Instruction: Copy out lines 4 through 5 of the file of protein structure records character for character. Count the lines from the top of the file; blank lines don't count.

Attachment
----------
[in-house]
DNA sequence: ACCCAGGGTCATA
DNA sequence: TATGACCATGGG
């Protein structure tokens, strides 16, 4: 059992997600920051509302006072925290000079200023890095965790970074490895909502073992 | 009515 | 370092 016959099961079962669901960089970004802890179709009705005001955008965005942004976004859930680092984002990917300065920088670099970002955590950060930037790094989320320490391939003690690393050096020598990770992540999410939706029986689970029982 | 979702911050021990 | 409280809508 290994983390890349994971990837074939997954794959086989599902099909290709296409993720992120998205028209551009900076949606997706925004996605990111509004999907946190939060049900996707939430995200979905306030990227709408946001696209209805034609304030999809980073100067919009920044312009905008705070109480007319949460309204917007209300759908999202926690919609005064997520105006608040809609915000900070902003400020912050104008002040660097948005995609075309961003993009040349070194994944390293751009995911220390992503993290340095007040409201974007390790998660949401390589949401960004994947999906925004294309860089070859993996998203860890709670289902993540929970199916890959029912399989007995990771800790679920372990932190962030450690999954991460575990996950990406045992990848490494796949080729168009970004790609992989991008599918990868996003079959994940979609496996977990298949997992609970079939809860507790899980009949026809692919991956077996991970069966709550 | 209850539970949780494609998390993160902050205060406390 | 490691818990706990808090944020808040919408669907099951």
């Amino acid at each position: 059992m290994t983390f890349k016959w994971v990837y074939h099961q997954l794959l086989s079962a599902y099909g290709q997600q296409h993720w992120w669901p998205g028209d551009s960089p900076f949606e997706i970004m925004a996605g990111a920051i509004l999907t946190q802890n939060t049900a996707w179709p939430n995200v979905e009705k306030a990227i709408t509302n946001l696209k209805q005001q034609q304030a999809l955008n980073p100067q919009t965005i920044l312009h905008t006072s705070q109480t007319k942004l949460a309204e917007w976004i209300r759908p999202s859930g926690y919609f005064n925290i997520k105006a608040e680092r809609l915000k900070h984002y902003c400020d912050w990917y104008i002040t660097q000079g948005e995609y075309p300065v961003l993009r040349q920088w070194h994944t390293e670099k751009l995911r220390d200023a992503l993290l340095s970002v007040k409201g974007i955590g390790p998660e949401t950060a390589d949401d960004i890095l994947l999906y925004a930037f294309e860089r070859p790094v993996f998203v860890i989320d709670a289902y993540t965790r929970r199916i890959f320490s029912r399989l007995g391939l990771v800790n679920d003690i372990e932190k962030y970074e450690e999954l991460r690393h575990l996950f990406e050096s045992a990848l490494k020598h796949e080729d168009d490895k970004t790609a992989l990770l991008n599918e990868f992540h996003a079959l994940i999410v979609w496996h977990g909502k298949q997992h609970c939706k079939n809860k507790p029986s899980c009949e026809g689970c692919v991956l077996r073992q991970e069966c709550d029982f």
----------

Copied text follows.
């Protein structure tokens, strides 16, 4: 059992997600920051509302006072925290000079200023890095965790970074490895909502073992 | 009515 | 370092 016959099961079962669901960089970004802890179709009705005001955008965005942004976004859930680092984002990917300065920088670099970002955590950060930037790094989320320490391939003690690393050096020598990770992540999410939706029986689970029982 | 979702911050021990 | 409280809508 290994983390890349994971990837074939997954794959086989599902099909290709296409993720992120998205028209551009900076949606997706925004996605990111509004999907946190939060049900996707939430995200979905306030990227709408946001696209209805034609304030999809980073100067919009920044312009905008705070109480007319949460309204917007209300759908999202926690919609005064997520105006608040809609915000900070902003400020912050104008002040660097948005995609075309961003993009040349070194994944390293751009995911220390992503993290340095007040409201974007390790998660949401390589949401960004994947999906925004294309860089070859993996998203860890709670289902993540929970199916890959029912399989007995990771800790679920372990932190962030450690999954991460575990996950990406045992990848490494796949080729168009970004790609992989991008599918990868996003079959994940979609496996977990298949997992609970079939809860507790899980009949026809692919991956077996991970069966709550 | 209850539970949780494609998390993160902050205060406390 | 490691818990706990808090944020808040919408669907099951």
């Amino acid at each position: 059992m290994t983390f890349k016959w994971v990837y074939h099961q997954l794959l086989s079962a599902y099909g290709q997600q296409h993720w992120w669901p998205g028209d551009s960089p900076f949606e997706i970004m925004a996605g990111a920051i509004l999907t946190q802890n939060t049900a996707w179709p939430n995200v979905e009705k306030a990227i709408t509302n946001l696209k209805q005001q034609q304030a999809l955008n980073p100067q919009t965005i920044l312009h905008t006072s705070q109480t007319k942004l949460a309204e917007w976004i209300r759908p999202s859930g926690y919609f005064n925290i997520k105006a608040e680092r809609l915000k900070h984002y902003c400020d912050w990917y104008i002040t660097q000079g948005e995609y075309p300065v961003l993009r040349q920088w070194h994944t390293e670099k751009l995911r220390d200023a992503l993290l340095s970002v007040k409201g974007i955590g390790p998660e949401t950060a390589d949401d960004i890095l994947l999906y925004a930037f294309e860089r070859p790094v993996f998203v860890i989320d709670a289902y993540t965790r929970r199916i890959f320490s029912r399989l007995g391939l990771v800790n679920d003690i372990e932190k962030y970074e450690e999954l991460r690393h575990l996950f990406e050096s045992a990848l490494k020598h796949e080729d168009d490895k970004t790609a992989l990770l991008n599918e990868f992540h996003a079959l994940i999410v979609w496996h977990g909502k298949q997992h609970c939706k079939n809860k507790p029986s899980c009949e026809g689970c692919v991956l077996r073992q991970e069966c709550d029982f």